I cannot describe how disappointed I was by Rover around 1995-6. My father worked for British Aerospace and brought home launch brochures for both the new 200 and 400. Even to my young eyes (I was just escaping school at the time), it seemed obvious that Rover was once again hell bent upon snatching defeat from the jaws of victory. Reading between the lines of flag waving reportage, UK journalists clearly thought the same.

    Indulging in my own “what if?” scenario, I sometimes wonder what would have happened if Rover had taken VW’s lead with the Golf and updated the 200 to the template set out by the R8. Many of that car’s styling themes have been reprised by Land Rover for their Sport offerings. A modern R8 hatchback in the same idiom would be an interesting product indeed.

    1. To my eyes, the R3 was nicer than the HHR 400, but would also agree that the R8 was more handsome than both. Rover also, for once, went the whole hog in maximising the commercial potential of that basic platform and design by producing a very nice Estate version, an intriguing 3-door shape, a convertible and then the wickedly code-named Tomcat coupe.

  4. I don’t think any of these were bad cars (Tomcat coupe excepted, perhaps, which had too much power for the chassis). But they were hampered by Rover’s typically inept marketing – either they couldn’t build a car profitably at the right price, or they were greedy and priced these cars too optimistically. A lot of Rovers were privately bought back then, and when your grandad couldn’t afford to replace his car on his typical 3/4 year cycle, then things would turn bleak. Interestingly, I remember that the Italian importer decided to price the 200 competitively and achieved good sales – obviously Rover put a stop to this as soon as they could.

    Poor BMW should have replaced all the senior managers as soon as they bought the company – instead they let them continue to blunder their way on through another few years, and by then it was too late. The Rover 75 was another good car destroyed by small details and an inept marketing strategy.

    1. Markus … I don’t recall that gearknob being a standard item and given the other pictures of the BRM you have found show a number of other non-standard items (e.g. wheels), I suspect that it’s a custom item. TBH, I’ve never thought if the R3 200/ 25 as a woman’s car, albeit some of the colour schemes might have been more appealing to feminine tastes.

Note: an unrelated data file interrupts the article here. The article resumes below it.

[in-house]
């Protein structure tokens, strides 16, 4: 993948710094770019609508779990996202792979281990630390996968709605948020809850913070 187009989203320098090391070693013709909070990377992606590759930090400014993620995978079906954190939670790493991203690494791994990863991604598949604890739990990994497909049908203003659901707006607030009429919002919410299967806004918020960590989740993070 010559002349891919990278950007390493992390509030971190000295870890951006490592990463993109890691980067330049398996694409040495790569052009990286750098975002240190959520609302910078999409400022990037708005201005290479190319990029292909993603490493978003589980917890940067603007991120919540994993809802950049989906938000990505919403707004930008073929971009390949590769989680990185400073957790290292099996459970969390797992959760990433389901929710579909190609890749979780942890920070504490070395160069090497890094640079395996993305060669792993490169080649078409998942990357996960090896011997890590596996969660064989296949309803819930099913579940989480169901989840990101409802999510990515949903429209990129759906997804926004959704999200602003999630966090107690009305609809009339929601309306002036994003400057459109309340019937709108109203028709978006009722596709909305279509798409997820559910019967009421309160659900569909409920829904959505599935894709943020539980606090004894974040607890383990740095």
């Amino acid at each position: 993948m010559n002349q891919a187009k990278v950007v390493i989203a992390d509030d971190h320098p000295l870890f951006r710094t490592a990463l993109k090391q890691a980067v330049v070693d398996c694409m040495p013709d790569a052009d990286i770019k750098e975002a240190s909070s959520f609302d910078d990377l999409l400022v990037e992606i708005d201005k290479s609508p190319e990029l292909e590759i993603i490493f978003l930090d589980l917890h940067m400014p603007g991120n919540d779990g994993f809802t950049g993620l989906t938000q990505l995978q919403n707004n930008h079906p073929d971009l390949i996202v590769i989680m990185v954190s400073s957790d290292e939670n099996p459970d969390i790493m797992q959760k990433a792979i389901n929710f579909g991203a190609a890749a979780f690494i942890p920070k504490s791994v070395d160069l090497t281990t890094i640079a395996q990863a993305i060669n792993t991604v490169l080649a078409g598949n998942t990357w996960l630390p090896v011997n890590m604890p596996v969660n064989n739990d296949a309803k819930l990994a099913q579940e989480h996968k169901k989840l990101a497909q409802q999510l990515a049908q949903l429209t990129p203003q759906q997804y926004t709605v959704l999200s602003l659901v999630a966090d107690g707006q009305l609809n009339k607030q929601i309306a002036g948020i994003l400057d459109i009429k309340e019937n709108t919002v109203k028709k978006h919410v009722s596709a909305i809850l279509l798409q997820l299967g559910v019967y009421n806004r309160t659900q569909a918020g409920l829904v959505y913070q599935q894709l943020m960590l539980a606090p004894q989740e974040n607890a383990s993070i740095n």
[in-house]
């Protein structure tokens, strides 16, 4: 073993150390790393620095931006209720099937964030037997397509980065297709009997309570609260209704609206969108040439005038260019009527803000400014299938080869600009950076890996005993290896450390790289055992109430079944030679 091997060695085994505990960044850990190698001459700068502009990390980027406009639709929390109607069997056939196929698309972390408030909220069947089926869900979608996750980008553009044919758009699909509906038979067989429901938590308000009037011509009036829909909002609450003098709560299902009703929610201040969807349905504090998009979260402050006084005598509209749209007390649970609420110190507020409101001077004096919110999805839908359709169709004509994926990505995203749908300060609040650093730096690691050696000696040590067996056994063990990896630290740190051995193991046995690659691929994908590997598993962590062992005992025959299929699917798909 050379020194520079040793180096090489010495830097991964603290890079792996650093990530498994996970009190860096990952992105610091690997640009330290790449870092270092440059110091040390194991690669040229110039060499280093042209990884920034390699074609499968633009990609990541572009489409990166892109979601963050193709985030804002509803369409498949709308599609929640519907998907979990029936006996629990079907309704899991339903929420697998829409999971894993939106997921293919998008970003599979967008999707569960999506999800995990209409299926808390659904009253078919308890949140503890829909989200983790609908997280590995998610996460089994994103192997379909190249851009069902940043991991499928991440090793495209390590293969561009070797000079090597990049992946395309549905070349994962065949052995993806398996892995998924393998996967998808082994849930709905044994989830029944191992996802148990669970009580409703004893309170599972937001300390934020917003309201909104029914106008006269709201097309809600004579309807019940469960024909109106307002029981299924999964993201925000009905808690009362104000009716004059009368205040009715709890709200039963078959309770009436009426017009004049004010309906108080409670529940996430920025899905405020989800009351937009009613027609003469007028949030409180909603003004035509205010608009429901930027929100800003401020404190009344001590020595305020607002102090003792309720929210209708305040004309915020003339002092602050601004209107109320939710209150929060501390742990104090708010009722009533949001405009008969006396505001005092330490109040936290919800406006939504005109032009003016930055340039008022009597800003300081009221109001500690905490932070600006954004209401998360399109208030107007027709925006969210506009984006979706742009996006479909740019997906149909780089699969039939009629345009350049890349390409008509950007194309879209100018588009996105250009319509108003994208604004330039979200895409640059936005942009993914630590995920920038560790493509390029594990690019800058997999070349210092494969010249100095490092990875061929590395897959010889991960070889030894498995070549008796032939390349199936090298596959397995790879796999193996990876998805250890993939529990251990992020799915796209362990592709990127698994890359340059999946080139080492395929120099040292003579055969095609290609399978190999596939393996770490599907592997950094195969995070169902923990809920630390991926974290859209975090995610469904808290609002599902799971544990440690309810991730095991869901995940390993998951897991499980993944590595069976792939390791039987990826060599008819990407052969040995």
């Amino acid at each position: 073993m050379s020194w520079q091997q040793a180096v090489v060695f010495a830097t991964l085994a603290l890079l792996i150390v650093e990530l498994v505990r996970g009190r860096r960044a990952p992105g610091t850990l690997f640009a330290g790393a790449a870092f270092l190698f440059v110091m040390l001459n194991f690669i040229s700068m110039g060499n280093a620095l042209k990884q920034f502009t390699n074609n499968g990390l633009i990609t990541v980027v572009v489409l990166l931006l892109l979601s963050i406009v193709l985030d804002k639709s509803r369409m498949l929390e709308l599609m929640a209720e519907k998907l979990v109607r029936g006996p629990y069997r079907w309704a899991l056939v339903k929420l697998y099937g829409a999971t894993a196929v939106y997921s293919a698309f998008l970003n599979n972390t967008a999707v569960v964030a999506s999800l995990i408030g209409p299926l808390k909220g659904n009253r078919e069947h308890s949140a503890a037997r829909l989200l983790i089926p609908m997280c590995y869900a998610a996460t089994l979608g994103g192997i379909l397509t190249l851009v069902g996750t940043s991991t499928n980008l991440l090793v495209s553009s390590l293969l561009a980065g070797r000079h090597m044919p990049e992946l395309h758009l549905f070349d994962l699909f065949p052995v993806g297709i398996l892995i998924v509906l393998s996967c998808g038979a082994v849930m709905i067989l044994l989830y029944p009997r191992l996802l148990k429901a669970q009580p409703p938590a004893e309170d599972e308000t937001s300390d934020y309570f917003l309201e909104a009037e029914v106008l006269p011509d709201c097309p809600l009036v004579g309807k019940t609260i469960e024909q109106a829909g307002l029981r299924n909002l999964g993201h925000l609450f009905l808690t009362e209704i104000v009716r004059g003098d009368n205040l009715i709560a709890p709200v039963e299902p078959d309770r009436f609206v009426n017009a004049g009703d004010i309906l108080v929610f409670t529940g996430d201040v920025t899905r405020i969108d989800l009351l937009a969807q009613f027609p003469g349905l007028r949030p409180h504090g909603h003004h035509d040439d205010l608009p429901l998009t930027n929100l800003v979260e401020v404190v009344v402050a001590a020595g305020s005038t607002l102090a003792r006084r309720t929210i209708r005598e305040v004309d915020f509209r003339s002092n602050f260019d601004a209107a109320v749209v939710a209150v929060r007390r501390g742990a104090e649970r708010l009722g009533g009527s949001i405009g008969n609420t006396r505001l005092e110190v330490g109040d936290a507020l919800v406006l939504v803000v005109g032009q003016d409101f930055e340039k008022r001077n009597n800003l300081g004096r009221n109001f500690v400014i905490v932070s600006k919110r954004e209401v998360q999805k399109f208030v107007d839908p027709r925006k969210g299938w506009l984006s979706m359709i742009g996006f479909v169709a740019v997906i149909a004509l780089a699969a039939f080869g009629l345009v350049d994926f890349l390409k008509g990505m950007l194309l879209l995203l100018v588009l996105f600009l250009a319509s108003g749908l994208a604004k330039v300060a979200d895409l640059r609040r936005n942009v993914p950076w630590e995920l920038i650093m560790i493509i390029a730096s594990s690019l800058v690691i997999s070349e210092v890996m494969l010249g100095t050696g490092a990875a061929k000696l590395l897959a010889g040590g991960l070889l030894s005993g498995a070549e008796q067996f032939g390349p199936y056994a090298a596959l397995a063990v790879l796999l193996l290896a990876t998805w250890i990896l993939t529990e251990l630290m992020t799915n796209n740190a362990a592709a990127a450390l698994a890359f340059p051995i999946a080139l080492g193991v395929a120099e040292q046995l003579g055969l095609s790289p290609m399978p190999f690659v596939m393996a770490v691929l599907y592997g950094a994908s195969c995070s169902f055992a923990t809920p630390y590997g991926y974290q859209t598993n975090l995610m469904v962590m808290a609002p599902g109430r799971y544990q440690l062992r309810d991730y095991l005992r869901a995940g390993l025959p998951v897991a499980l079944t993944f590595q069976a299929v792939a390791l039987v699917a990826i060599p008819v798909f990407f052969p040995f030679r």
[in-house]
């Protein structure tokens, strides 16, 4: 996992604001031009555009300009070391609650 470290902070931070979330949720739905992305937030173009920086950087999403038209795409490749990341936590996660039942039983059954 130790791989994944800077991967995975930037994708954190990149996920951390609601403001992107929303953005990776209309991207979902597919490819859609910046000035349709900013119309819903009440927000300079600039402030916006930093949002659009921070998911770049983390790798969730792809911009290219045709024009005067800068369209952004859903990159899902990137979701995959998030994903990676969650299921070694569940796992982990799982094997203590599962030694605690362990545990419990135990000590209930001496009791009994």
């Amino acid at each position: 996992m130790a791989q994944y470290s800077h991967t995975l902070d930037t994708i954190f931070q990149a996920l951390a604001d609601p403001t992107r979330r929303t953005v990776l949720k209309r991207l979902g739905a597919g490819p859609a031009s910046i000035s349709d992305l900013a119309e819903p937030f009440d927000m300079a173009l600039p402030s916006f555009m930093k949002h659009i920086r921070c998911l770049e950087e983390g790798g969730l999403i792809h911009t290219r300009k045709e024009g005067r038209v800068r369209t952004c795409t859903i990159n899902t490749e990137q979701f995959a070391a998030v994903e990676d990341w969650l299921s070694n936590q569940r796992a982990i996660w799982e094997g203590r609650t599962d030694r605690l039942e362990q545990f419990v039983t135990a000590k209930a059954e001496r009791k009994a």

5. In “When Rover met Honda” (Carver / Seale / Youngson 2008) there’s a brief insight into the origins of the R3 which I haven’t found anywhere else.

    At the beginning of the 1990s Rover were trying, and consistently failing to devise a Metro replacement without involving their Japanese partner. Honda suggested reworking the R8 platform, and offered a team of junior engineers to assist with the project. The engineers were duly given space in the concept design area at Canley, where they ‘laid the keel’ of what would become the R3.

    So much for the stories about plucky, below-the-radar experiments with discarded R8 parts and a Montego rear axle. It’s noted in WRMH that “Honda had nothing much to gain by doing this”. Which is true, and rather touching. After the early idealism of the HX / XX Legend / Rover 800, all the BL/ARG/Rover/Honda joint projects were set up to ensure a guaranteed profit for Honda. The upside of this was that it was in Honda’s interest that the Rover side of the deal was a commercial success.

    By the early ’90s Honda’s need for Rover was at an end. Swindon was being readied for car production, and they had stealthily purloined some of Rover’s best customers and dealers, as well as elements of their ‘wood, leather and chrome’ design vocabulary.

    The altruistic gesture remains a puzzle, There wasn’t even a Honda R3 spin-off. The superficially similar Honda City, a sort of Civic-lite for south-east Asian emerging markets, turns out to have nothing in common with R3.

    “When Rover met Honda” doesn’t record where the Honda input ended and Rover’s took over. It’s hard to fault either company’s designers for the end result – good, but not great, hampered in its early years by over ambitious pricing.

    If only they has applied the same approach with the rotten HH-R…

    1. Thanks for these enlightening comments, you’ve added to my knowledge and I’m now wanting to source that book as it’s the kind of thing I find quite fascinating.

  6. This Wikipedia link adds some detail to the Legend/800 joint venture.

    https://en.wikipedia.org/wiki/Honda_Legend

    Honda agreed that Rover would build both versions, but were horrified at the low quality standards of the finished car. Few of them even reached customers. Honda committed a lot of resources and engineering talent to the joint venture but Rover simply didn’t make the most of it. This story would be repeated once BMW took charge.